Saturday, October 11, 2003

Kill Bill Killed

Managed to make it to see Kill Bill yesterday. I had already responded to David Edelstein's review and made some comments on Tarantino's oeuvre here. So I'll just add a few notes on the movie itself.

It is a gore fest. I haven't seen so much gore in a film since Peter Jackson's Dead-Alive (aka Braindead), and that's saying something. The dialog is silly, but silly in the way that imported martial arts movies always were. Tarantino even starts the film off with the "Filmed in ShawScope" clip, an obvious homage to the Shaw Brothers films of the '70s. What the movie has that sets it apart from being merely a genre flick is an amazing sense of style. It may be a case of style over substance, but in this instance I'd have to say that style trumps substance.

Tarantino is so obviously in love with the genre that he never devolves into parody. It is his passion that the audience is swept away with, not his smartness. And the audience was swept away. Usually I don't like seeing action movies in the theater when they first come out. Often it is crowded, noisy and full of obnoxious teens that can't keep their mouths shut (do I sound properly curmudgeonly?), but in this case it actually added to the experience to have some young males cheering the carnage. It is definitely a film meant to be seen by, or at least with, some callow youths.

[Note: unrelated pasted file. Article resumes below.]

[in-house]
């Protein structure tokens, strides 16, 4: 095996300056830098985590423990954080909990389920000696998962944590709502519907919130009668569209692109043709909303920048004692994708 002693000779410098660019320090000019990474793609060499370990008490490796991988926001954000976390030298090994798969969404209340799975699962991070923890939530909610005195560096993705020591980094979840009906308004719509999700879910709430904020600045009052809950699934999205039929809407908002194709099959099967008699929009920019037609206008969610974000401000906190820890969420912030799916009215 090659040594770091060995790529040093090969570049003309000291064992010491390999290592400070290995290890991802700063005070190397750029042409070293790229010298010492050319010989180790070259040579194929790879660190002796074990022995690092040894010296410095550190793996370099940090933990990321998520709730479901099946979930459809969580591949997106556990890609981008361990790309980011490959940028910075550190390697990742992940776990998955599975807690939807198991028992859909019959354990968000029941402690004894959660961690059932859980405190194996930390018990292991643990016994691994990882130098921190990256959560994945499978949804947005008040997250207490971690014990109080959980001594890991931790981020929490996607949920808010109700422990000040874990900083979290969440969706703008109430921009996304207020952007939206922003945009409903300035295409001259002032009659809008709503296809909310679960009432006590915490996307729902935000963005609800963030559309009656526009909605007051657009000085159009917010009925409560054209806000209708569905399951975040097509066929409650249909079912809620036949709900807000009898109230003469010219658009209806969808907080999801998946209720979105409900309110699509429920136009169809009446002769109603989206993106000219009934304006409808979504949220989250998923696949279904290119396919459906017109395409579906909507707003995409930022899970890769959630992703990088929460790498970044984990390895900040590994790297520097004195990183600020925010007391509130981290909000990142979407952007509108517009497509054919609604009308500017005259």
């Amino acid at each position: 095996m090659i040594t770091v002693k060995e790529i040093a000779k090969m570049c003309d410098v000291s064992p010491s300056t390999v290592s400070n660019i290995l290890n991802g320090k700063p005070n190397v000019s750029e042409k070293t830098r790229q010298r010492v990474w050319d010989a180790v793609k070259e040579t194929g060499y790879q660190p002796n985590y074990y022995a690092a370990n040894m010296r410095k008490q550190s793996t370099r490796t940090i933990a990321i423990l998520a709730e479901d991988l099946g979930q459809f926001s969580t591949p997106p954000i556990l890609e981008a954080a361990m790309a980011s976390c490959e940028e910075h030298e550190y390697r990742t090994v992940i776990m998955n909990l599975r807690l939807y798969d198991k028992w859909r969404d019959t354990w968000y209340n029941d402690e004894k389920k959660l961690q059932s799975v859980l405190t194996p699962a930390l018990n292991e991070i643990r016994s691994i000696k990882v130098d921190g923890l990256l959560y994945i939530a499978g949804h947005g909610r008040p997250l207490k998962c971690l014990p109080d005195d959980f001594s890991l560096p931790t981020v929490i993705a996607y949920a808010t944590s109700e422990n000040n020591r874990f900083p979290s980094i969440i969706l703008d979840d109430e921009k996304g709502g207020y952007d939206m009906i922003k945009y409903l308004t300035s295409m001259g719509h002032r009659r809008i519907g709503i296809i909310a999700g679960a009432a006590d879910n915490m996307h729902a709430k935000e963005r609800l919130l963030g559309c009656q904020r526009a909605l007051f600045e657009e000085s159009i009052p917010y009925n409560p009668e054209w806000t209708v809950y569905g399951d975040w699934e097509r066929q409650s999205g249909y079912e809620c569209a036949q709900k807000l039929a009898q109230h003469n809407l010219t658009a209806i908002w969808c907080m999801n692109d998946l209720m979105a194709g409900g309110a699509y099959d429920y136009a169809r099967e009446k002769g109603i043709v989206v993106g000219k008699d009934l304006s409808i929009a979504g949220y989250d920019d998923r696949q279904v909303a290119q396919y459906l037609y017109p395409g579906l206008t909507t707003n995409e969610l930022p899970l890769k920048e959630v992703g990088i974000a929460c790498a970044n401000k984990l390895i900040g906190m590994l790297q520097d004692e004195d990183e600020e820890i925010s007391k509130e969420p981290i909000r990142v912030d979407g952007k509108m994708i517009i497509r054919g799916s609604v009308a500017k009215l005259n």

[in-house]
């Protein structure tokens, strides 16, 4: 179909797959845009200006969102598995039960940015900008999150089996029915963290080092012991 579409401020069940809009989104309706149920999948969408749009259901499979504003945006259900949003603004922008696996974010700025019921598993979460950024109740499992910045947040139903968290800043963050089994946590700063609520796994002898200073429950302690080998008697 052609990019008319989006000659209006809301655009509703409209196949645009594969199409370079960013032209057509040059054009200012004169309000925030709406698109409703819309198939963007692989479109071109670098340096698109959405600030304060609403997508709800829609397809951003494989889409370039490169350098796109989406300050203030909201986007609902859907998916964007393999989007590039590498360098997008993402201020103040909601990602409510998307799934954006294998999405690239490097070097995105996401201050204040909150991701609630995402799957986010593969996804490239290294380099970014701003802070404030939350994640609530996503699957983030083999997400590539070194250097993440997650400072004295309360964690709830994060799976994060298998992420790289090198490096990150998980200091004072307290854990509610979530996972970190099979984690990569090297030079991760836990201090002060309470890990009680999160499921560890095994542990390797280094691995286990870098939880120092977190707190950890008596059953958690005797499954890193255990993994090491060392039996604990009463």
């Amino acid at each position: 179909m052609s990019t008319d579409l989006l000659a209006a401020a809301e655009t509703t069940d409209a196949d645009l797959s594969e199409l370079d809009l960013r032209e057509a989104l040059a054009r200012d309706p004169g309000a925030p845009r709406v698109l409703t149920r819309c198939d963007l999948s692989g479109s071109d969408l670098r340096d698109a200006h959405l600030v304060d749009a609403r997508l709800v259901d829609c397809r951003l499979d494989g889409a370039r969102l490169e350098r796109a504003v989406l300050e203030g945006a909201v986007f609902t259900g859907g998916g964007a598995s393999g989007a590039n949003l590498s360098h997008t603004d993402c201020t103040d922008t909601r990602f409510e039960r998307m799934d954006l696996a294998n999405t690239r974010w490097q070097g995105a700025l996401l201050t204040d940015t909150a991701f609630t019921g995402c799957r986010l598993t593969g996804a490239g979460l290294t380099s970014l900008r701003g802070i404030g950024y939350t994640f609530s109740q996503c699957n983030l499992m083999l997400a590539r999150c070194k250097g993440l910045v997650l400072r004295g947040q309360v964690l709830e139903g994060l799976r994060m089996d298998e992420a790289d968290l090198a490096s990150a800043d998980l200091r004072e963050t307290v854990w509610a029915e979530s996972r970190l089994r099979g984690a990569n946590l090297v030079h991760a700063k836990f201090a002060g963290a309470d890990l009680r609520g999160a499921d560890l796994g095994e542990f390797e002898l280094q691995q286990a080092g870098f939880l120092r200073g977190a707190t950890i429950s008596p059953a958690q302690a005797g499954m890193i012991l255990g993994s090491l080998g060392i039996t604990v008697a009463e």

A final update to the previous posting. I was making some comparisons between Welles and Tarantino, that in retrospect, I would like to amend. I think Welles was the greater artist and certainly more influential in the long term. The point and comparison I wanted to make was that they both had that boy wonder thing that is so hard for any artist to live up to. And they both changed the language of film making and story telling by breaking standard conventions of narrative. Welles went beyond that and changed the visual language as well.

Last and unrelated notes. I got to the theater just before the movie started, but managed to catch the Return of the King trailer, which I had seen online. It impressed me for its stateliness and pacing viewed on my computer. It blew me away on a big screen. That was followed by the new Matrix trailer (two trailers in a row with Hugo Weaving, and lots of Hugo Weavings at that), which looks like it has overcome the middle film weaknesses of Reloaded. I have high hopes that the Matrix trilogy will be concluded on a high note. And finally, just before the ShawScope graphic, a delightful animation of Bob and Doug McKenzie in moose form, asking the audience to shhhhhhhhh.... eh!

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